Tonight, the NBA finals will kick-off with a rematch from last year's title contest (that the Spurs should have won) that promises to be a thriller. One of the reasons this should be a great game is that both teams know how to win. In fact, the NBA is a great example of how a culture of winning can define greatness more than other obvious factors. With all the controversy surrounding the LA Clippers this year, it might not surprise anyone that this team has been a prime example of a poisonous culture where fortune and opportunity has been squandered and drowned.
The NBA, trying its own version of social engineering, introduced a lottery system aimed at jump-starting the bad teams through redistribution of talent via the best players in college going to teams with the worst records in the pros. The first lottery came in 1985 and it was not without controversy. The event held in New York City, saw the New York Knicks win the rights to pick Patrick Ewing. (The league was in need of a great team in its largest market and "presto," they became a contender overnight.) On paper, the plan seemed wise, and one would even say fair.
Not only have the Clippers been in the lottery a record 22 times, but also it has had the number one pick for five of those years. Having access to the best players does not mean having a better team. In 1985, the team selected seven- foot center, Michael Olowokandi to be its savior, but he came up a little short.
|NBA Regular Season||8.3||6.8|
In addition to his monster college numbers, Olowokandi also averaged three blocked shots per game during college. He has spent more time sitting on the bench than playing on the hardwood as a professional, and yet a lot of basketball mavens considered him a "cannot" miss prospect.
I am not picking on this guy; it is just something that comes with the territory of a bad culture. On the flip side, this is how great things happen to great organizations and great people. Therefore, it is not about talent, but it is about effort and a belief system that is determined to be great; you see it in publicly traded companies and in public policies. Right now, the notion of being extraordinary is anathemas to polices that seek to shame successful people.
Look at the NBA lottery and those teams who have needed it the least. It is remarkable that, even without access to the best players coming out of college, the best teams are always competitive. Sure, some get great players through player trades, but even in those cases, players want to play for these organizations because they understand their talent alone is not good enough to win the championship.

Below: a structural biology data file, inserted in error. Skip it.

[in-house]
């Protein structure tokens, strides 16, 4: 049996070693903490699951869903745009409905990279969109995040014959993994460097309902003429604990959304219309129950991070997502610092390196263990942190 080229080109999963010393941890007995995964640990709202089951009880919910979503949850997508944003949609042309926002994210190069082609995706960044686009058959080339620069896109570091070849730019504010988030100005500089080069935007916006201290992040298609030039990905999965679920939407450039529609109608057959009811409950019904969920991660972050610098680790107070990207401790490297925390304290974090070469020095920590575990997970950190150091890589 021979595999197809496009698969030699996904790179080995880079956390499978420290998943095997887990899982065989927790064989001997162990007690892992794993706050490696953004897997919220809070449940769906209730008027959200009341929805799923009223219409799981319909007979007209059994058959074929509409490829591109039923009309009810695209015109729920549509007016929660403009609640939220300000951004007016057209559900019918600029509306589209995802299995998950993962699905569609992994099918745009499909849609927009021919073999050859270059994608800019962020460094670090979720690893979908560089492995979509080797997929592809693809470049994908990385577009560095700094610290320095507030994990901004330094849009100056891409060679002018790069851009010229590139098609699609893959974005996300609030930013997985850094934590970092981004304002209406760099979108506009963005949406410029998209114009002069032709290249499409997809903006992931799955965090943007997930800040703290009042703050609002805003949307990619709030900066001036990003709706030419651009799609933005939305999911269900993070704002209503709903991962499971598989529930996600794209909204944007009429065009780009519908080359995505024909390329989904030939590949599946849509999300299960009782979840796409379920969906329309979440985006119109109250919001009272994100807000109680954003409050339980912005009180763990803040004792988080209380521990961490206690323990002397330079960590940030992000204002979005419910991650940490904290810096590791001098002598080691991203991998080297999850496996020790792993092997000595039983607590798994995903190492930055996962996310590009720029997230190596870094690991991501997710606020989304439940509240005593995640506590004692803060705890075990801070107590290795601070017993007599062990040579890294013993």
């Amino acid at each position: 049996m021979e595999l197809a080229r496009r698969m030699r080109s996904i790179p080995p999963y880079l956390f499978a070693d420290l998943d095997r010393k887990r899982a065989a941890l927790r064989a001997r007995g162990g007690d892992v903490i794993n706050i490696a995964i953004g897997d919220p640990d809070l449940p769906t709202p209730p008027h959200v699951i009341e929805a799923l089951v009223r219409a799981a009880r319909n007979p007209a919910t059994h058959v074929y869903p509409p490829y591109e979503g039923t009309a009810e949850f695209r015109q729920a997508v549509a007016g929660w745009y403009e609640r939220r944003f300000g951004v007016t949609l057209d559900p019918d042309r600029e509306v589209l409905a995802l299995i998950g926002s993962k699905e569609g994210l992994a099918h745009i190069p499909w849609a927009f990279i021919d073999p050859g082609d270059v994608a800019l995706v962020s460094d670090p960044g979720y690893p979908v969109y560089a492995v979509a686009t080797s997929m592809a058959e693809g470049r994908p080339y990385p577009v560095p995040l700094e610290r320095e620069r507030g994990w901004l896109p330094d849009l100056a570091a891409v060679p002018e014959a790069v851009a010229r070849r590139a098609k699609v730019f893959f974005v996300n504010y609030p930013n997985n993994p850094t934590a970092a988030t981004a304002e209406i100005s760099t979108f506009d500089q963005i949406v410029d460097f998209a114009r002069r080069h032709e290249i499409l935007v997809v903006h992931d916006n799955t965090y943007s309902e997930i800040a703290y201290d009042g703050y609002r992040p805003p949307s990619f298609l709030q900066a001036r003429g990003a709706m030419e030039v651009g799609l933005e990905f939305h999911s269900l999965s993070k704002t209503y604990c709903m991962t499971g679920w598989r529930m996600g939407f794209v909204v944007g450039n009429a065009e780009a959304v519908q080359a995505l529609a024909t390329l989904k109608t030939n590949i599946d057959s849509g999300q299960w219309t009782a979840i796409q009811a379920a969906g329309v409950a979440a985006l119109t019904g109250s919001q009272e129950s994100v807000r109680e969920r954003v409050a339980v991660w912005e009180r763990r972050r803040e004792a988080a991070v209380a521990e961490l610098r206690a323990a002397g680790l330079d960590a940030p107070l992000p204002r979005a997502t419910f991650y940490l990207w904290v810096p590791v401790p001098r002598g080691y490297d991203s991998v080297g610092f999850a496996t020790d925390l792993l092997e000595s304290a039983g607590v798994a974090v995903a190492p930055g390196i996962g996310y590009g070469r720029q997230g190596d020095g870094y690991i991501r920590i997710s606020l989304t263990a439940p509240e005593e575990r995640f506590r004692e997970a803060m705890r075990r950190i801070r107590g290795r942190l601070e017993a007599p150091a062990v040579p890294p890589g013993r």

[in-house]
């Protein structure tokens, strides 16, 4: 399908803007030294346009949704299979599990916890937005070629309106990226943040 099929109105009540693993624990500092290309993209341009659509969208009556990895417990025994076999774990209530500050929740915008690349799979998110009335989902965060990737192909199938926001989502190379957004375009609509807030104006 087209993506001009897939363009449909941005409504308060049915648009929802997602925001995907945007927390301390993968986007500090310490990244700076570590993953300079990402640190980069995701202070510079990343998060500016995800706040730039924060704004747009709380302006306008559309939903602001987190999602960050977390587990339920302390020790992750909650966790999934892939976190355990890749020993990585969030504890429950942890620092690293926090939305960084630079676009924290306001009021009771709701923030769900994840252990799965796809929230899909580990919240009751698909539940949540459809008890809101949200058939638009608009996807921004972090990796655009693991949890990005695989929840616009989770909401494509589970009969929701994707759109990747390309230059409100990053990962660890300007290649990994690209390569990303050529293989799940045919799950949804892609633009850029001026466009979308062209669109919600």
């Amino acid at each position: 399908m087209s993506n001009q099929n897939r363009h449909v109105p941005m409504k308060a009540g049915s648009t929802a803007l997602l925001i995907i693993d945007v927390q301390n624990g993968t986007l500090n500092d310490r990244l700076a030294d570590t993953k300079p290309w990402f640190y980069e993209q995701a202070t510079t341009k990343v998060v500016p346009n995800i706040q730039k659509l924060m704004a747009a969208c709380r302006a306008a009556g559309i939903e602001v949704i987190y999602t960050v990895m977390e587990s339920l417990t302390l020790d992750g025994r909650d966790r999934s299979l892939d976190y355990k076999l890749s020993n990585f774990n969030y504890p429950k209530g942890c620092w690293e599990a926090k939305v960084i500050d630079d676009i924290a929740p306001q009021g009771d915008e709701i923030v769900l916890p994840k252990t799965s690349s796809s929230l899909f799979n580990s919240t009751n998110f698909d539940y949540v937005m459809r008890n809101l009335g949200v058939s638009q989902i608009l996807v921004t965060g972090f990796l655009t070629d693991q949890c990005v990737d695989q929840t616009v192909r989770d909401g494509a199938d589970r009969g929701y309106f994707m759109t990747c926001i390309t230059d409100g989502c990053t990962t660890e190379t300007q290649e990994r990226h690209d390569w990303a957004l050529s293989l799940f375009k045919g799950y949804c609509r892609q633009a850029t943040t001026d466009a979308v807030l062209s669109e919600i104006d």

Check out how well the NBAs grand experiment has paid off. In the bizarre world where handouts are considered a birthright and food stamps, the best stimulus (to paraphrase Nancy Pelosi) is that we have to consider those that get into the NBA lottery as winners, and those that don't qualify -also known as the greedy- as losers. The top six losers have been to in the lottery, a combined 32 times versus 100 for the winners. Combined, the losers have had as many number one picks as the LA Clippers.
However, a winning culture, which can be learned and un-learned, only happens when those involved have a certain kind of character.
The San Antonio Spurs have been to the lottery twice, each time with the number one pick, and each time picking a man with character and conviction.
- 1987- David "The Admiral" Robinson
- 1997- Tim Duncan
Needless to say, the stats of these two Hall of Fame players (Duncan still playing, so not eligible yet, but I am going out on a limb) are just a little better than Michael Olowokandi's.
|History of NBA Lottery||Loser||Winners|
|Teams||Lakers, Bulls, Spurs, Heat, Rockets and Pistons||Clippers, Hornets/Pelicans, Warriors, Kings and Wizards|
|Times in Lottery||32||100|
|Number One Pick||5||11|
Tonight, I will be rooting for the Spurs because I used to go to their games when I was a kid. I admire the Admiral and Tim Duncan, and the coach; he is the "man." This is a team with fewer superstars and each year it brings on guys I have never heard of before. Usually, they have the best regular season record; they have also won a few championships. The team works because after a down period, they used their lottery picks for cornerstone players.
Moreover, the coach implemented a plan that focused on fundamentals and teamwork. It is a template for how life should be lived, and it is a great way to invest in the stock market.
Fundamental Basketball & Fundamental Research
Investors are always enamored with the sexy stuff, jumping on the bandwagon of things, and they do not understand because it sounds new, fresh, and cool. That is why the traveling elixir salesman was able to crisscross the nation with his magic snake oil and not be skinned alive. By the time he returned to a town he had previously fleeced, he had another elixir guaranteed to work.
Of course, trading hot stocks is not the same; however, there is a distinct difference between a company that has proven itself over a century and one that is sexy, but unproven. The problem is most people think any product or service their grandparents once used has to be played out, even if it is a product they use now, and their grandchildren will one day use as well. Instead, toss out a fancy acronym and watch the stock get the bum's rush.
I have had great slams and have had big misses with the hot stocks, but throughout my career, I have learned you must own those boring names, which will be around for a longtime.
Shared Fundamentals Basketball & Business
- Executing game plan
- Establishing rigorous goals
- Chain of command
- Beating rivals
This is something to keep in mind during the period that the market becomes more volatile and pressured. The slam-dunk i